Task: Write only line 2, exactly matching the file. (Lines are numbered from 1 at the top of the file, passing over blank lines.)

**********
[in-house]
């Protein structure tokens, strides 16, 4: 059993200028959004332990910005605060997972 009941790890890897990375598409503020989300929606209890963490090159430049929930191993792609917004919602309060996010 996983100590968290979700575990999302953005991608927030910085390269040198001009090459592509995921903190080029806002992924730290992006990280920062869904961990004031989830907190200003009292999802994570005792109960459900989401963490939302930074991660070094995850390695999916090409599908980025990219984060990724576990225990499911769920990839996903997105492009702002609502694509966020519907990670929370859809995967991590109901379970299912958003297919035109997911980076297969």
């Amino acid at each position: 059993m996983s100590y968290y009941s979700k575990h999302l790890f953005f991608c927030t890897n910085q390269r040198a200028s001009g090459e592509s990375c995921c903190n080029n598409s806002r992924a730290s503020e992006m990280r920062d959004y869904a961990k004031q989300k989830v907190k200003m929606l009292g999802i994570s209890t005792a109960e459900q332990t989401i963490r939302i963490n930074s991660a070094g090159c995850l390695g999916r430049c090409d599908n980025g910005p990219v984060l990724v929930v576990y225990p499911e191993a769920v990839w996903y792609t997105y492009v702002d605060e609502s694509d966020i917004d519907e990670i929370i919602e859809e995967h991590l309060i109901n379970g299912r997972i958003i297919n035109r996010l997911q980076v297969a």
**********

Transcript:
């Protein structure tokens, strides 16, 4: 059993200028959004332990910005605060997972 009941790890890897990375598409503020989300929606209890963490090159430049929930191993792609917004919602309060996010 996983100590968290979700575990999302953005991608927030910085390269040198001009090459592509995921903190080029806002992924730290992006990280920062869904961990004031989830907190200003009292999802994570005792109960459900989401963490939302930074991660070094995850390695999916090409599908980025990219984060990724576990225990499911769920990839996903997105492009702002609502694509966020519907990670929370859809995967991590109901379970299912958003297919035109997911980076297969």